Integrated Agency Inspection Model – Consultation Draft (December 4, 2013)
4.0 CFIA Oversight

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Introduction

Risk is the product of the probability of an adverse event and the severity of its impacts. Biological, chemical and physical hazards which threaten human, animal or plant health or the environment are considered in assessing risk. The likelihood of a hazardous event (e.g., the food-borne organism, invasive plant pest, or animal disease in question) and the magnitude or severity of its impacts following exposure are key components of risk assessment. Additional risk factors may also include impact on consumer protection and market fairness (e.g. product misrepresentation and substitution).

Risks must be managed or eliminated during production, processing, importing and distribution. It is the responsibility of regulated parties to:

  • Produce or import commodities that meet Canadian regulatory requirements;
  • Mitigate identified risks associated with those commodities; and,
  • Demonstrate a commitment to reducing risks associated with regulated commodities to an acceptable level through responsible practices such as:
    • surveillance and control measures,
    • processing controls (e.g., heat treatment, seed cleaning, bark removal, composting),
    • cross-contamination controls (e.g., sanitation and hygiene, establishment of buffer zones or controlled access areas), or by
    • limiting exposure (e.g., containment prior to processing).

The CFIA currently follows a variety of risk management approaches which reflect differences in the international foundations, legal frameworks and industry practices that influence the CFIA's risk oversight activities.

Other inspection systems around the world, such as those implemented in the United States, Australia, and New Zealand are adopting risk-based approaches that compare risk across regulated commodities. Science knowledge and tools available for analysing the risks associated with a variety of regulated commodities are constantly evolving. Canada is committed to using the most modern tools and systems available for risk management and delivery of its oversight activities.

As part of its modernization efforts, the CFIA will enhance its risk-based approach to its oversight activities, and will adopt a more structured and transparent approach to allocating resources. This will utilize more modern methods and tools, thus ensuring a standard and consistent approach to oversight (e.g., inspection, audits, directed sampling and testing, etc.) without compromising human, animal or plant health, the economy or the environment.

4.1 Risk-based oversight in the model

The CFIA will take a:

  1. consistent and structured approach to analysing risks related to different regulated commodities by:
    1. updating risk information on a regular basis to take into consideration any developments in science, experiences in Canada or other countries, or other new information;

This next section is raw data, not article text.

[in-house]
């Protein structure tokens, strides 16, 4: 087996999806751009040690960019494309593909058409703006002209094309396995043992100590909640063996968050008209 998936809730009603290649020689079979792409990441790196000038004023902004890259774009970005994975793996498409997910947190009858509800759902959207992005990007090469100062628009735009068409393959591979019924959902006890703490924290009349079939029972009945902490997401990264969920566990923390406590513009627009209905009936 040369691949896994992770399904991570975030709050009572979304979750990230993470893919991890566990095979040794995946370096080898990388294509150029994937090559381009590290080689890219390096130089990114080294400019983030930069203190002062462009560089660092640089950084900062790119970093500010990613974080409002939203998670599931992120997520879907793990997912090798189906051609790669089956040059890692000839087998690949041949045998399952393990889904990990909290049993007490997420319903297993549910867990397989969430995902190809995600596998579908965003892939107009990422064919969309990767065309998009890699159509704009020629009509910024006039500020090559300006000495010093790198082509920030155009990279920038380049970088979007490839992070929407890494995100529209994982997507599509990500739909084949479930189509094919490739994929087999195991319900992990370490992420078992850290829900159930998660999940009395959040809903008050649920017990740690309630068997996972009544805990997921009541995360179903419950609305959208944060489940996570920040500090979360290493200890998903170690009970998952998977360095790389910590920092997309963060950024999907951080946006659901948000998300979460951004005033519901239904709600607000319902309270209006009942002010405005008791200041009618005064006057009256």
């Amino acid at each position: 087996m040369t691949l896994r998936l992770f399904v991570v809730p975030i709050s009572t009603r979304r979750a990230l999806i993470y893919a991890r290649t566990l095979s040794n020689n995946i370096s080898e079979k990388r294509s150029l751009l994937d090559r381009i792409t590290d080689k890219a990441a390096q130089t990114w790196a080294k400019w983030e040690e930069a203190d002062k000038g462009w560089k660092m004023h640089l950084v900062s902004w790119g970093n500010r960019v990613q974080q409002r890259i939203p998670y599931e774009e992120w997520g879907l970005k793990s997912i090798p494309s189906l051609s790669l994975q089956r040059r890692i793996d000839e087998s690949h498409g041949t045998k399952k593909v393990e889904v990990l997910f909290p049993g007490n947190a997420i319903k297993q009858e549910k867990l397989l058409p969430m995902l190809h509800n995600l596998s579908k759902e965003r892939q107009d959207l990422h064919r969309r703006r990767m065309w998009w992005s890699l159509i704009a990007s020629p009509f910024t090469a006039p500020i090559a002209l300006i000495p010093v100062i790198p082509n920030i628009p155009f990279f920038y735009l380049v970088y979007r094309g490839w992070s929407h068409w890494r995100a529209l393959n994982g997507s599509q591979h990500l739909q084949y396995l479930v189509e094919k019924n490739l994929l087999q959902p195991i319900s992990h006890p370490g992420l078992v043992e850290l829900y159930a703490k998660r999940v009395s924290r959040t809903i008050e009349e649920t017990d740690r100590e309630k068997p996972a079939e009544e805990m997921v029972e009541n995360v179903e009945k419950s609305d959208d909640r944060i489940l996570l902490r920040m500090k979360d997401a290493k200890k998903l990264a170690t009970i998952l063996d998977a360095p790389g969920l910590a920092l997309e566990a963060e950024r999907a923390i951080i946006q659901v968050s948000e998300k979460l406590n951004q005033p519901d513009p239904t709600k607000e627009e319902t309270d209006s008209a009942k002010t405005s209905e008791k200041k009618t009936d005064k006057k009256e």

2. making the risk information accessible and transparent; and
    3. applying this approach across all commodities (food, animal, plant, seed, feed and fertilizer); and,
  2. common systematic approach to determining appropriate levels for oversight activities by assessing and re-assessing preventive control plans or relevant equivalents, and the track record of regulated parties (including associated surveillance and recall data, certification to a relevant standard that is recognized by the CFIA, and the regulated party's compliance history). For example, once a regulated party has established a history of compliance with regulatory requirements, the intensity of inspection and/or methods of inspection may be adjusted to correspond with how effectively the regulated party has demonstrated its commitment to effectively mitigate identified risks.

Based on the results of this process, the CFIA will determine the frequency, intensity and type of oversight activities required, and allocate its resources to those areas and regulated parties that present the highest risk to Canadians and Canadian animal and plant populations and the environment. The CFIA will also continue to take into account specific requirements of other countries to facilitate access to export markets.

There are a number of other triggers that could also impact CFIA oversight activities which can be included as elements of a risk management strategy. These include:

  • response to complaints, investigations, recalls or outbreaks/incursions in Canada;
  • results of concern arising from an oversight activity, such as inspection or sampling
  • information about a potential issue received from a third party (including, another government department, or an international trading partner);
  • a request for inspection by a regulated party (e.g., for export marketing purposes); or,
  • a request by a foreign trading partner or foreign delegation for a site visit.

4.2 How does a risk-based approach work?

This systematic and structured risk-based approach would help the CFIA enhance its determination of:

  • whether licensing is an appropriate mechanism for addressing risks associated with a particular party or activity;
  • whether an inspection is required before licensing;
  • the frequency, extent or type to which the CFIA would inspect, audit or monitor specific products, establishments and importers; and,
  • how the CFIA will conduct other oversight activities such as marketplace monitoring and border blitzes.

Figure 3 illustrates the risk oversight process, highlighting the information and intelligence sources as well as the analyses used by the CFIA to determine the frequency, extent or type of oversight activities appropriate in a given circumstance.